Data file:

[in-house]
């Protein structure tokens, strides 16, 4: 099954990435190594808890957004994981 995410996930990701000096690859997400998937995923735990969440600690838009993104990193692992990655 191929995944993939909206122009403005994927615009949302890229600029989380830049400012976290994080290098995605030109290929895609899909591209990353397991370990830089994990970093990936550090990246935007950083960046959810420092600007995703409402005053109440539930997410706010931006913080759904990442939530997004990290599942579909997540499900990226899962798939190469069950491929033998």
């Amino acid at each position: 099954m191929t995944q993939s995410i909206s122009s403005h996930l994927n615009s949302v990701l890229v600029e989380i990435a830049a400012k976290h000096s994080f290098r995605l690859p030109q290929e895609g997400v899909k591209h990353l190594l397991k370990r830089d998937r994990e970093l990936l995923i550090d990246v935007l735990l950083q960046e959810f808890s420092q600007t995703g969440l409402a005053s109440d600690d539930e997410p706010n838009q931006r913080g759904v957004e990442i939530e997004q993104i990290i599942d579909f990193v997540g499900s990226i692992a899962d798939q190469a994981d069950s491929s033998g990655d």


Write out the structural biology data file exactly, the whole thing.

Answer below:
[in-house]
């Protein structure tokens, strides 16, 4: 099954990435190594808890957004994981 995410996930990701000096690859997400998937995923735990969440600690838009993104990193692992990655 191929995944993939909206122009403005994927615009949302890229600029989380830049400012976290994080290098995605030109290929895609899909591209990353397991370990830089994990970093990936550090990246935007950083960046959810420092600007995703409402005053109440539930997410706010931006913080759904990442939530997004990290599942579909997540499900990226899962798939190469069950491929033998």
């Amino acid at each position: 099954m191929t995944q993939s995410i909206s122009s403005h996930l994927n615009s949302v990701l890229v600029e989380i990435a830049a400012k976290h000096s994080f290098r995605l690859p030109q290929e895609g997400v899909k591209h990353l190594l397991k370990r830089d998937r994990e970093l990936l995923i550090d990246v935007l735990l950083q960046e959810f808890s420092q600007t995703g969440l409402a005053s109440d600690d539930e997410p706010n838009q931006r913080g759904v957004e990442i939530e997004q993104i990290i599942d579909f990193v997540g499900s990226i692992a899962d798939q190469a994981d069950s491929s033998g990655d």